Rugemalira, who owned a minority 30 per cent stake in Independent Power Tanzania Limited (IPTL), was arraigned in court in June this year to answer charges of economic sabotage, grand corruption and other related crimes that caused the government to suffer a loss of over 300 billion/-.
He was jointly charged with the owner Pan African Power Solutions (PAP), Harbinder Singh Sethi, who took over the Dar es Salaam-based power plant under murky circumstances.
But Rugemalira told the Kisutu Resident Magistrate's Court yesterday that he was innocent of all charges and pleaded with the magistrate to allow him to meet with the DPP so he can submit to him incriminating evidence on an unnamed individual who actually stole the money.
“I have come here today with some evidence and would therefore like to meet with the Director of Public Prosecutions to help him identify the real thief who should be arrested," he told the court.
Rugemalira made the request after a prosecutor from the Prevention and Combating of Corruption Bureau (PCCB), Leonard Swai, said investigations were incomplete and asked the court to adjourn the case.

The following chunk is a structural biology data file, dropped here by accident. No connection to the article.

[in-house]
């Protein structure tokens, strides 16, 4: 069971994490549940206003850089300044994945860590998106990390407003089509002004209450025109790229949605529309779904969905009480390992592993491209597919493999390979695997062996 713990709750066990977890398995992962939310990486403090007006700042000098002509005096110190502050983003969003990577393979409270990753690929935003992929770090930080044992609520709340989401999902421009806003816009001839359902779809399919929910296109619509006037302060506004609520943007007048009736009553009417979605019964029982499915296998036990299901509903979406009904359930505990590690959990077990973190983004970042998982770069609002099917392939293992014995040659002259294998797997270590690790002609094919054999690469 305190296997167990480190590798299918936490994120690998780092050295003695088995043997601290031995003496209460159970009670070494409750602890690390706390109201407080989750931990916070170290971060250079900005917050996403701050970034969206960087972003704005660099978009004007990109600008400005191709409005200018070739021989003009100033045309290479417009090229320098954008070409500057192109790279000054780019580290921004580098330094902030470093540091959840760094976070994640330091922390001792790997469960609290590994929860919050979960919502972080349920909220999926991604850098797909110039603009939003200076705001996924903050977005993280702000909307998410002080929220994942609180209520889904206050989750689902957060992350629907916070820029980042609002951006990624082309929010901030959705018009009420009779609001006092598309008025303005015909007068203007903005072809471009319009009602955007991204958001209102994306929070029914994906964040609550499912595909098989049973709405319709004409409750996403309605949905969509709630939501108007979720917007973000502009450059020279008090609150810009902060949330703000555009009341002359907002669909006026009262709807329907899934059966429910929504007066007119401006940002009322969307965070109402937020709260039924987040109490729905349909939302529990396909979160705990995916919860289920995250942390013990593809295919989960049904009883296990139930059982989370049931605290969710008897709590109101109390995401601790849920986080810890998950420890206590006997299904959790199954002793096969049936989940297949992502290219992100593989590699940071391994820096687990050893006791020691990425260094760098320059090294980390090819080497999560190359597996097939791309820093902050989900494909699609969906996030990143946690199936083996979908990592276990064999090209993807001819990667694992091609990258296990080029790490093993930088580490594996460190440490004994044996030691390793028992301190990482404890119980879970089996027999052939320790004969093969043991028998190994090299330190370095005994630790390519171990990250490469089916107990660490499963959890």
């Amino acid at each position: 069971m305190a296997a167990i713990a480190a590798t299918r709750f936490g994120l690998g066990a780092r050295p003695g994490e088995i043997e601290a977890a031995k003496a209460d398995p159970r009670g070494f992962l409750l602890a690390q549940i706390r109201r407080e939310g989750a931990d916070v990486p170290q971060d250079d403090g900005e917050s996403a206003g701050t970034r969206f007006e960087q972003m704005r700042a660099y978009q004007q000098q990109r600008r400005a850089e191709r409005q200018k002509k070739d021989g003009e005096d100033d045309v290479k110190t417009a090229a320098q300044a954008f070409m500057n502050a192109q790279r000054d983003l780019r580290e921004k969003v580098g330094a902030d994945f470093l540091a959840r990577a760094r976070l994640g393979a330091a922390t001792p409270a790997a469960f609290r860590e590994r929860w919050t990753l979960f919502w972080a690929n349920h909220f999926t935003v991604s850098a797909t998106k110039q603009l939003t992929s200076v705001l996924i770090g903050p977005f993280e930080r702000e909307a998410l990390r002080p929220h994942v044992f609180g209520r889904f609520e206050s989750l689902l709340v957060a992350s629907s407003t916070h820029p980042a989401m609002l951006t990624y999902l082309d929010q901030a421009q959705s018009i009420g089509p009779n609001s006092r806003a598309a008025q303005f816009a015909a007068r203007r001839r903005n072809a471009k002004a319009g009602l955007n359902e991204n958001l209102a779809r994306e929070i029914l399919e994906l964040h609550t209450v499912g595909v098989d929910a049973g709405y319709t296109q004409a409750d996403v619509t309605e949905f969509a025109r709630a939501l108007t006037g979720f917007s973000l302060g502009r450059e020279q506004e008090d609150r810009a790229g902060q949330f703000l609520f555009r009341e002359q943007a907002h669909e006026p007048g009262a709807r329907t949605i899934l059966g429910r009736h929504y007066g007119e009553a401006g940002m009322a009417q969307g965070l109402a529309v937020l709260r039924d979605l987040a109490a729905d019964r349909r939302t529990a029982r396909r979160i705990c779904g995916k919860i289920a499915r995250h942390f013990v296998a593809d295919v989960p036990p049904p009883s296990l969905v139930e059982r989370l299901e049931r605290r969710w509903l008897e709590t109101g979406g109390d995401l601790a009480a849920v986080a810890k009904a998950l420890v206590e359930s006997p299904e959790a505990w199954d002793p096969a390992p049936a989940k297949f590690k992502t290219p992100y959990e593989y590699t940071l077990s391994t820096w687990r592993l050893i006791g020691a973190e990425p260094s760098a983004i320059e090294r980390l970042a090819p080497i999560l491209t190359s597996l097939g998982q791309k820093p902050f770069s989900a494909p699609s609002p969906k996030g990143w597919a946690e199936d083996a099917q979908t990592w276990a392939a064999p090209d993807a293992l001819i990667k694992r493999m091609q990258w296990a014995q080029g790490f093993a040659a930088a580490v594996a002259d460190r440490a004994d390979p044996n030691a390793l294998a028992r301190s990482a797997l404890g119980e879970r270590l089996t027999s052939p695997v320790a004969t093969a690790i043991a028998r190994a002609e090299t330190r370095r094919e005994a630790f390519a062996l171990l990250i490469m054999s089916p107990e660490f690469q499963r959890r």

Critics of the government's handling of the IPTL escrow account scandal say several political heavyweights, who are alleged to have withdrawn huge sums of money from the account and packed it in sacks, were yet to be arrested.
Prosecutors allege that between November 2013 and January 2014, Rugemalira and Sethi conspired to fraudulently acquire from the Bank of Tanzania (BoT) a total of $22 million and 309 billion/- from the escrow account.
The money was allegedly acquired separately by the two suspects from Stanbic Bank Tanzania's Kinondoni branch and Mkombozi Commercial Bank’s St Joseph’s Cathedral branch, both in Dar es Salaam.
Sethi is furthermore charged with transferring 1.3 million South African Rand to a Standard Bank account in Sandton, Johannesburg, while knowing that the money was proceeds from illegal dealings.
Sethi and Rugemalira are prime suspects in the infamous IPTL escrow account scandal which rocked Tanzania in 2014.
The National Assembly endorsed resolutions back in September 2014 for all key suspects behind the scandal to be taken to court.
The scandal led some Western donors to delay crucial aid disbursements to the country. It also resulted in the resignations of two cabinet ministers, the then attorney general, and sackings of several other top government officials.
Sethi is the much-disputed owner of IPTL through his Pan African Power Solutions (PAP) company, and Rugemalira through his VIP Engineering company is a former shareholder of the independent power producer.
Sethi is also alleged to have forged documents purporting to show that he is a Tanzanian citizen, while he is a foreign national.
According to PCCB boss Valentine Mlowola, the case will eventually be transferred to the Economic, Corruption and Organised Crime Court for hearing.